The second consideration for Napa Valley Cabernets is provenance—where, specifically, are the grapes grown in the valley? There are 16 sub-appellations (or American Viticultural Areas, as they are legally called) in Napa, each one with its own special soil and weather patterns. Orientation to the sun, proximity to San Pablo Bay and its fog, wind and precipitation all play their part. Carneros Cabernets are rare because it is so cool. Calistoga, at the opposite, northern end of the valley is the warmest region, since it is farthest from the Bay and consequently has more powerful wines. A somewhat general distinction can also be made between mountain and valley fruit. For example, Rutherford, Oakville and St. Helena have a softer more “inviting” style than the AVA’s of Spring Mountain, Mt. Veeder and Diamond Mountain District. Taking into consideration all these factors and what is available in New Mexico, here is a list of some exceptional choices. Retail prices may vary.

$20-$30

Ca’ Momi Cabernet Sauvignon Napa 2013—approachable without sacrificing Napa character

$30-$40

Billhook Cabernet Sauvignon Napa Valley 2012—more reticent, but lovely structure

$40-$60

Keenan Spring Mountain Cabernet Sauvignon Napa 2011—a standout exception to the vintage 

Frog’s Leap Rutherford 2013—brand new release; delicious typical Rutherford Cabernet, but more subtle, almost Bordeaux-like

Pine Ridge Napa Valley Cabernet Sauvignon 2013—even more successful than their delicious, complex 2012

$60-$100

Terlato Wines Rutherford Cabernet Sauvignon 2010—aging beautifully with classic “Rutherford Dust” character

Clos du Val Stags Leap District Cabernet Sauvignon 2010—Bordeaux-like style with the “iron fist in velvet glove” typical of Stags Leap District

Dyer Spring Mountain Cabernet Sauvignon 2012—a nose of cedar and bright-red fruits with complex subtlety; a perfect example of the appellation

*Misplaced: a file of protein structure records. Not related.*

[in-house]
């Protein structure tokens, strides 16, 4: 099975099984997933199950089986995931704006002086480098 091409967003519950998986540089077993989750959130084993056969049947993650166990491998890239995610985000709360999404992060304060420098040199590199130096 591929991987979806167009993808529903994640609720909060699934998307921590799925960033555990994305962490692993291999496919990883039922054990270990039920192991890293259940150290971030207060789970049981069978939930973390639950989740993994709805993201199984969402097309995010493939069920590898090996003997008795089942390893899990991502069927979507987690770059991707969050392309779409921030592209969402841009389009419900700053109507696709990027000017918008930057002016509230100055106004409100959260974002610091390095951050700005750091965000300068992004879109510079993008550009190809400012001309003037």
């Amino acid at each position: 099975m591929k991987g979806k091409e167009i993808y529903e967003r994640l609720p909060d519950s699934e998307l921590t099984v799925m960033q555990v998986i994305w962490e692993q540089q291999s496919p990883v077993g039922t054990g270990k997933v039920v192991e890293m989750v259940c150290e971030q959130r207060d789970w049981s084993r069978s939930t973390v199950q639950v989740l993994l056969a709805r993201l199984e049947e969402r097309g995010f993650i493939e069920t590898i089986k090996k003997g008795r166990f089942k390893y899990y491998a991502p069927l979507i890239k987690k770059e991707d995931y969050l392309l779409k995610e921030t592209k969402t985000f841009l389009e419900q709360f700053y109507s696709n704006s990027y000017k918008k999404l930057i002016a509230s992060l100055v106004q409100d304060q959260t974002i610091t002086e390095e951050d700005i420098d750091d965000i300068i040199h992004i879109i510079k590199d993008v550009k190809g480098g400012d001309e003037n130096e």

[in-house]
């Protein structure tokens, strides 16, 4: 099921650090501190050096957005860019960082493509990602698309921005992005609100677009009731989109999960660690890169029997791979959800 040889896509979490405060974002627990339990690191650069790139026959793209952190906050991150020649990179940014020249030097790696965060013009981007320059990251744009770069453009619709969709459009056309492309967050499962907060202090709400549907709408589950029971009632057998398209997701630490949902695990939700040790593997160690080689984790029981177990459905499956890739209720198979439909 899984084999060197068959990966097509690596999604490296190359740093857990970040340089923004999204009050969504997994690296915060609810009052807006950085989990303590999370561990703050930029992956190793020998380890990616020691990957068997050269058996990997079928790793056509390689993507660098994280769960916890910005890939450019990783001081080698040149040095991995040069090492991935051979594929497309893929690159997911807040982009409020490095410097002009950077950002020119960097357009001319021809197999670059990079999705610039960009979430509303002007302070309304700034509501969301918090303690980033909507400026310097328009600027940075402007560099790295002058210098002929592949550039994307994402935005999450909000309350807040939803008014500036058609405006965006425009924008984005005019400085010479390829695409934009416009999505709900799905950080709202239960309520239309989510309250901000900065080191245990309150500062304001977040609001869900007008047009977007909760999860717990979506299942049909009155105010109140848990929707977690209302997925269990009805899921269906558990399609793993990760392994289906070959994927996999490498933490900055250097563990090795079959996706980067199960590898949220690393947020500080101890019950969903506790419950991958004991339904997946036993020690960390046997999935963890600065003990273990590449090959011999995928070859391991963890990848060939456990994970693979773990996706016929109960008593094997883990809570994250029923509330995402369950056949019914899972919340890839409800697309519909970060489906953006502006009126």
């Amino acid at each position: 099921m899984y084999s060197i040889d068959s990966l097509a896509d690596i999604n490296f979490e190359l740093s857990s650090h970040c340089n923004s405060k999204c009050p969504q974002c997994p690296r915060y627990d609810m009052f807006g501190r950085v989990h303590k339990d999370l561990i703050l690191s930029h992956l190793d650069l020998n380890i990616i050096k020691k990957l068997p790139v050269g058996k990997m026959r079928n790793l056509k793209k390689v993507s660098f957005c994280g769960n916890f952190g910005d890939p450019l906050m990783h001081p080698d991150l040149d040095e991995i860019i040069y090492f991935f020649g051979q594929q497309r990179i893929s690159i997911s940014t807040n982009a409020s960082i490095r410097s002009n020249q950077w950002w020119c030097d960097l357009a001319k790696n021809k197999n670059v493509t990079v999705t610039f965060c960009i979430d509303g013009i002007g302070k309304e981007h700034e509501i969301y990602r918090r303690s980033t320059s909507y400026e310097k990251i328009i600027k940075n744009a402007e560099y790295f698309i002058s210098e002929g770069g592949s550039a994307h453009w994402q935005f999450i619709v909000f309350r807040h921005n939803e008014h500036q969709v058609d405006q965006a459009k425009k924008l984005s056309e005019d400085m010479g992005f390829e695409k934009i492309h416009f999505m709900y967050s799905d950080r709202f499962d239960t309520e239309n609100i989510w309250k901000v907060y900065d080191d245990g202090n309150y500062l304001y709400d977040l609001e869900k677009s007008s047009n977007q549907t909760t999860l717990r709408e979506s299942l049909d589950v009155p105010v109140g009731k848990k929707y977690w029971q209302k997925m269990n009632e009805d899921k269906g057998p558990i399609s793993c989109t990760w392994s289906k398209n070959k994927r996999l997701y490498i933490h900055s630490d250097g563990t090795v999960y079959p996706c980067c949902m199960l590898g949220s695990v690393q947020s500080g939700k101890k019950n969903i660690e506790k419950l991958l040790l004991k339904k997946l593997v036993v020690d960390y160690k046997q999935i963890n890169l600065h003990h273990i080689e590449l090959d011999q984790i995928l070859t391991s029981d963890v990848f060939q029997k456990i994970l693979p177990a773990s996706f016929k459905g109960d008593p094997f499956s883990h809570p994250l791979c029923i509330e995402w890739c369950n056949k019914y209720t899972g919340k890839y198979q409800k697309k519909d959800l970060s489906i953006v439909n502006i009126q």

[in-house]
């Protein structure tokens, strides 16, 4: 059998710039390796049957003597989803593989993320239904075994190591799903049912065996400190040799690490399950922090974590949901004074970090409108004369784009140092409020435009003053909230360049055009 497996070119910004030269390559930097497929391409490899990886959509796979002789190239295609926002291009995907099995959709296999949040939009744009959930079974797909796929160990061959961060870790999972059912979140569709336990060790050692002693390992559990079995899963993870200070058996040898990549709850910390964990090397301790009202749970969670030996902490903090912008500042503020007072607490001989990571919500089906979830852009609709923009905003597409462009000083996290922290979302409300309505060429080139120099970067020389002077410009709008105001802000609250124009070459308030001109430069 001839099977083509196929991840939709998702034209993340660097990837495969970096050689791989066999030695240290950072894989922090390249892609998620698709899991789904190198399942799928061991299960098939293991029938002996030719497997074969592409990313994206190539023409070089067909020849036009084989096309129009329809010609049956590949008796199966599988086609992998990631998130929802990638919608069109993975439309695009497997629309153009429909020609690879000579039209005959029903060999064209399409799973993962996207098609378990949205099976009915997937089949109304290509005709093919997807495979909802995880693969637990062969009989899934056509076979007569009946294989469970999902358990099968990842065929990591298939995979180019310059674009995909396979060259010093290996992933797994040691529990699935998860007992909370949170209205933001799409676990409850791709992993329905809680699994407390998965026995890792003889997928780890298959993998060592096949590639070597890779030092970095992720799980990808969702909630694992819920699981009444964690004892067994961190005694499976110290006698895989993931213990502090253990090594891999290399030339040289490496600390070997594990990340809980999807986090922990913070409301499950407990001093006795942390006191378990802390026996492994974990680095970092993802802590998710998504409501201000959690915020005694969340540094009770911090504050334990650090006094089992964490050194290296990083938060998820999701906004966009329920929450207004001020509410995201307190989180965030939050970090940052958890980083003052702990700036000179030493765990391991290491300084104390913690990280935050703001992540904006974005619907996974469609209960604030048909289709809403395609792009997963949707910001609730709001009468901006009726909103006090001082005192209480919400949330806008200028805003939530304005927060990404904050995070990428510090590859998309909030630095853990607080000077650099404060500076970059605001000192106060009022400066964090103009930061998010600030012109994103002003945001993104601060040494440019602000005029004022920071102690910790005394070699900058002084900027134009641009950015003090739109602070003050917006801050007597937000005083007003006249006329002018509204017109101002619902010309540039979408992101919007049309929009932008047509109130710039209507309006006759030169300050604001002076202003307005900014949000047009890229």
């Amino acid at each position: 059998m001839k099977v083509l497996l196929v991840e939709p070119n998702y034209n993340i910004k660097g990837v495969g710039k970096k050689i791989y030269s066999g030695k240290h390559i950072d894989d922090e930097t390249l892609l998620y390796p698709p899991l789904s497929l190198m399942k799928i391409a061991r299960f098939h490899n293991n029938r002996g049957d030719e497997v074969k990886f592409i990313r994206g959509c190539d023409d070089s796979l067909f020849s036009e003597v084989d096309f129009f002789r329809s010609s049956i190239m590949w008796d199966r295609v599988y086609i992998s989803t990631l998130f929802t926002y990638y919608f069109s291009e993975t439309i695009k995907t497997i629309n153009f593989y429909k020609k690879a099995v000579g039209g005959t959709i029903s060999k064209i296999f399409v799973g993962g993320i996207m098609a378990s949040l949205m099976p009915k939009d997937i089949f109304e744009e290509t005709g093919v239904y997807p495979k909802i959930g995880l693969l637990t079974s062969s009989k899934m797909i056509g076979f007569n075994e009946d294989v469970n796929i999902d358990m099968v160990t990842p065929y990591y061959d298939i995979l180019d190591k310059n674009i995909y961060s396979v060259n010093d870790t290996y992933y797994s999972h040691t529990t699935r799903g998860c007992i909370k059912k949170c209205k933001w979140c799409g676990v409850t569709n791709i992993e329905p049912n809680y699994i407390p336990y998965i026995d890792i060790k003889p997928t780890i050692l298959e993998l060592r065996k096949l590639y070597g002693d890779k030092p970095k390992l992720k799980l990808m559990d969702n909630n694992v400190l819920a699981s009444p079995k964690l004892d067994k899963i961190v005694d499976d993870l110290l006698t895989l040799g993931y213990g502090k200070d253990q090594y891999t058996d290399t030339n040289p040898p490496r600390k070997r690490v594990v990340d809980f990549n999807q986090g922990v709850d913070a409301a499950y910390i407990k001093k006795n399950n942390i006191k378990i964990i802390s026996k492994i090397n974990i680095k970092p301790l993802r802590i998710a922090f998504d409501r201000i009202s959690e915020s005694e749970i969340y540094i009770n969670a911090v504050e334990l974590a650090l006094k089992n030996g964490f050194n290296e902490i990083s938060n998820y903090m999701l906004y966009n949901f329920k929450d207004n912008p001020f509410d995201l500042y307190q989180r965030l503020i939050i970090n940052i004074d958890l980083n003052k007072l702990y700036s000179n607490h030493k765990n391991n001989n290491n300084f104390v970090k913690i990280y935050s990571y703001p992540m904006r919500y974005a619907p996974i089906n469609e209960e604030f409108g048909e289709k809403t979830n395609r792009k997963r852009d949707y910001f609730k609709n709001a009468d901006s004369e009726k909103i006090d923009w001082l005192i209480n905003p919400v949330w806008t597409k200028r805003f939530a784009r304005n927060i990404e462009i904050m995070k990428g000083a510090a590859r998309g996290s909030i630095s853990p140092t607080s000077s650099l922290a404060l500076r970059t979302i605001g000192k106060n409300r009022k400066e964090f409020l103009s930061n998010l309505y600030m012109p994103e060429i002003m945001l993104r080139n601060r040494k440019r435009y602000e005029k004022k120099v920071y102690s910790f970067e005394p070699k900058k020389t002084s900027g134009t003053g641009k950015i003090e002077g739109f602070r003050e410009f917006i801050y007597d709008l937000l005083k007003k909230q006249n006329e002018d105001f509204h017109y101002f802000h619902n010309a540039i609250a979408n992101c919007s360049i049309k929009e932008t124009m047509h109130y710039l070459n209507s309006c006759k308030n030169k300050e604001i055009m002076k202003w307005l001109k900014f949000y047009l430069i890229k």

$100-$180 Retail

Odette Cabernet Sauvignon Napa Valley Estate 2012—very limited, amazing Stags Leap District character

Dominus Estate 2011—the owner of the estate is from Bordeaux and has experience with rainy vintages. Described by Wine and Spirits Magazine as “proof that a challenge met can create something sublime.”

Diamond Creek Diamond Mountain District Gravelly Meadow Cabernet Sauvignon 2010— this wine is still young but meticulous care in the vineyards has produced an elegant Napa mountain-vineyard wine

Finally, we must remind ourselves that Cabernet ages well. The wines lose their expansive fruit but become softer, and gain “vinosity” and aroma. Vinosity is often described as all the flavors fine red wine gains that are not related to fruit—the flavors of tea, tobacco, cedar and earth. Delayed gratification is beautifully rewarded with expensive Cabernets, as I was reminded while drinking a 2001 Dunn Howell Mountain Cabernet Sauvignon with friends last week. One can find older examples, on a limited basis, of single-vineyard wines from Heitz Cellar in the New Mexico market, and your favorite retailer probably has some other gems tucked away—or at least has access to some. But more importantly, any of the wines listed above in the $40-plus range easily have a five-year—sometimes as much as a ten-year,—life span. As they age, the wines grow in complexity and depth and can amaze you with their developed character. Buy a bottle or two as a gift to put away for yourself. Just store your purchased wines in the dark, at a constant cool temperature—55 degrees is ideal—and your investment will be repaid handsomely.

Story by Philip de Give